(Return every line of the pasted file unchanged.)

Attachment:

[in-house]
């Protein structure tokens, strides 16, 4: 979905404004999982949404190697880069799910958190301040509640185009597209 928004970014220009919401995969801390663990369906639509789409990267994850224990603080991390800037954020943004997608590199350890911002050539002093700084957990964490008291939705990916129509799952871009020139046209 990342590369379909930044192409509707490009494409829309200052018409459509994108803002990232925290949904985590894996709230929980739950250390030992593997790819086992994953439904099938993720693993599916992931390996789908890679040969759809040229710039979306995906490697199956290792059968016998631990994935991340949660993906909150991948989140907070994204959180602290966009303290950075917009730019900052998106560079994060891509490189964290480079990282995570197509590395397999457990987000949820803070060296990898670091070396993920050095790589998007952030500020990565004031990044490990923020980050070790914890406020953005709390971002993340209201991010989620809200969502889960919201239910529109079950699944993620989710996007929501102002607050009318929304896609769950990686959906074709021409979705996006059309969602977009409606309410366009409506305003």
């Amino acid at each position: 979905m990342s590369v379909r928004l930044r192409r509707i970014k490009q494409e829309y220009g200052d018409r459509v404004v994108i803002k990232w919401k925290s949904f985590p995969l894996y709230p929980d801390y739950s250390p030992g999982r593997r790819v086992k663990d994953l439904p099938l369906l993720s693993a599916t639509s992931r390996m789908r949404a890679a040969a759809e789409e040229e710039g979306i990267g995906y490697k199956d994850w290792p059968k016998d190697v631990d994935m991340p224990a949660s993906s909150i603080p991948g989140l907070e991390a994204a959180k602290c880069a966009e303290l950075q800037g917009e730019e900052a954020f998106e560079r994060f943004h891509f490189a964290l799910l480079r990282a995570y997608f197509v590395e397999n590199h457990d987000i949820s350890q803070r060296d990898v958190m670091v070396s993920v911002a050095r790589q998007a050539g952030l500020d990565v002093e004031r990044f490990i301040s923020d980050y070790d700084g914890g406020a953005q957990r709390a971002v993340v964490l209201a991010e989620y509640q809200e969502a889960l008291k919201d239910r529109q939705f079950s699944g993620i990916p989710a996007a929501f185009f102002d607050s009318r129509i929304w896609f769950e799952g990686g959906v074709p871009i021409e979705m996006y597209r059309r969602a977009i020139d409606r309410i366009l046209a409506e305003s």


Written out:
[in-house]
């Protein structure tokens, strides 16, 4: 979905404004999982949404190697880069799910958190301040509640185009597209 928004970014220009919401995969801390663990369906639509789409990267994850224990603080991390800037954020943004997608590199350890911002050539002093700084957990964490008291939705990916129509799952871009020139046209 990342590369379909930044192409509707490009494409829309200052018409459509994108803002990232925290949904985590894996709230929980739950250390030992593997790819086992994953439904099938993720693993599916992931390996789908890679040969759809040229710039979306995906490697199956290792059968016998631990994935991340949660993906909150991948989140907070994204959180602290966009303290950075917009730019900052998106560079994060891509490189964290480079990282995570197509590395397999457990987000949820803070060296990898670091070396993920050095790589998007952030500020990565004031990044490990923020980050070790914890406020953005709390971002993340209201991010989620809200969502889960919201239910529109079950699944993620989710996007929501102002607050009318929304896609769950990686959906074709021409979705996006059309969602977009409606309410366009409506305003």
């Amino acid at each position: 979905m990342s590369v379909r928004l930044r192409r509707i970014k490009q494409e829309y220009g200052d018409r459509v404004v994108i803002k990232w919401k925290s949904f985590p995969l894996y709230p929980d801390y739950s250390p030992g999982r593997r790819v086992k663990d994953l439904p099938l369906l993720s693993a599916t639509s992931r390996m789908r949404a890679a040969a759809e789409e040229e710039g979306i990267g995906y490697k199956d994850w290792p059968k016998d190697v631990d994935m991340p224990a949660s993906s909150i603080p991948g989140l907070e991390a994204a959180k602290c880069a966009e303290l950075q800037g917009e730019e900052a954020f998106e560079r994060f943004h891509f490189a964290l799910l480079r990282a995570y997608f197509v590395e397999n590199h457990d987000i949820s350890q803070r060296d990898v958190m670091v070396s993920v911002a050095r790589q998007a050539g952030l500020d990565v002093e004031r990044f490990i301040s923020d980050y070790d700084g914890g406020a953005q957990r709390a971002v993340v964490l209201a991010e989620y509640q809200e969502a889960l008291k919201d239910r529109q939705f079950s699944g993620i990916p989710a996007a929501f185009f102002d607050s009318r129509i929304w896609f769950e799952g990686g959906v074709p871009i021409e979705m996006y597209r059309r969602a977009i020139d409606r309410i366009l046209a409506e305003s």